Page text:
A few months back I was sitting in the living room of my childhood home observing a scene that has become quite normal to me. My 5-year-old niece was pulling out her fiddle to join her aunts and uncles in playing Away In A Manger (it was a few weeks before Christmas). Five fiddles, a cello, a guitar, a piano, a bass, and the adorable voices of my nine nieces and nephews rounded out the ensemble in the more-than-full living room.

Family dinners have grown exponentially over the last seven years as a result of marriages and babies. Yes, for the majority of my life, family dinners have been larger than average. Two parents and 10 kids make for a full house, but four inlaws and 10 grandchildren make for an even fuller house!

Even though playing music as a family has been a part of my life since I can remember, seeing the next generation join in sent me into a rather sentimental and nostalgic frame of mind.

I loved it.

As I sat there enjoying this beautiful scene, I reflected on something that mommy used to frequently say when us kids wouldn’t want to practice. The dialogue would go something like this.

Mommy: Did you get your practice in today?

Me: Ah! No. I totally forgot. It’s alright though cuz I had a great practice session yesterday and I can do an extra 10 minutes tomorrow…

Mommy: You know that’s not how it works. You brush your teeth everyday, I know you can practice your instrument everyday.

Every time mommy would compare practicing music to brushing teeth, all my arguments became far less convincing. It made me realize it wasn’t a big deal to grab my fiddle, set the timer for 20 minutes, and start practicing.

It was a simple chore.

Like folding laundry, cleaning my room, or, well, brushing my teeth.

Many people have misconceptions about how my siblings and I viewed music in our younger years. They assume since we love music now we must have loved every second of practice as kids. That is simply not true. Sure, some of us enjoyed it more than others, but to think that I, as a 10-year-old, looked forward to practice everyday is comical. I wanted to sleep in, eat skittles for breakfast, make forts in the woods for six hours a day, and unwind by watching three movies with a pint of ice cream in my lap.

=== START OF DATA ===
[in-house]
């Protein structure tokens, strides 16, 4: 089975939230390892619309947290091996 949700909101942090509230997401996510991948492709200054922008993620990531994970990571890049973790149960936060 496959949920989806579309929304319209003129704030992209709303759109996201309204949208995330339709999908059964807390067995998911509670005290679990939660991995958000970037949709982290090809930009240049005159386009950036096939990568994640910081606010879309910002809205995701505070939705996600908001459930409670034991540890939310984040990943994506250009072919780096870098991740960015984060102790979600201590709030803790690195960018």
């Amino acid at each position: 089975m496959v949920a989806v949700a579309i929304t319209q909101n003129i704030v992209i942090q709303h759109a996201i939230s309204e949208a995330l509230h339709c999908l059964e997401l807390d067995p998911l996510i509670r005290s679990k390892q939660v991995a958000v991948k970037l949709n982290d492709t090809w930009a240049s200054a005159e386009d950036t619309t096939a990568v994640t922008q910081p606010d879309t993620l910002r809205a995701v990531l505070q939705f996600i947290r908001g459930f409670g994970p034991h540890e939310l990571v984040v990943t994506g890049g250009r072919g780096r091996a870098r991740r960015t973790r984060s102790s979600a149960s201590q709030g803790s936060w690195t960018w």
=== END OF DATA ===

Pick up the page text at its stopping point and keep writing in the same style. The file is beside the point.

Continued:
That was my vision for life.

Thankfully my parents didn’t catch that vision.

Come to find out, my parents were smarter than me. They knew what I wanted more than I did. They knew I wanted to be a responsible adult, loving husband, and capable father. And they knew I would want healthy teeth.

I am so grateful that my parents didn’t say something like:

“Maybe he’s not cut out to play music.”


“He doesn’t seem to be musically inclined.”


“We shouldn’t make him do something he doesn’t want to do.”

I don’t think my parents could have cared less about whether or not I received accolades as a musician.

It wasn’t a matter of whether or not I was gifted or not gifted, elite or amateur. The value was in the discipline acquired by doing something day-in and day-out even when I didn’t always see the bigger picture.

Now, when I sit back and enjoy playing music with my siblings, I realize how easily this could have not happened. As grown adults we get to reap the benefits of my mommy saying with confidence, “I know you can get your practice in today. It won’t kill you.” It would have been easier for her to just buckle on this issue. However, I am grateful she loved us enough to make us follow-through in the things we wanted to quit.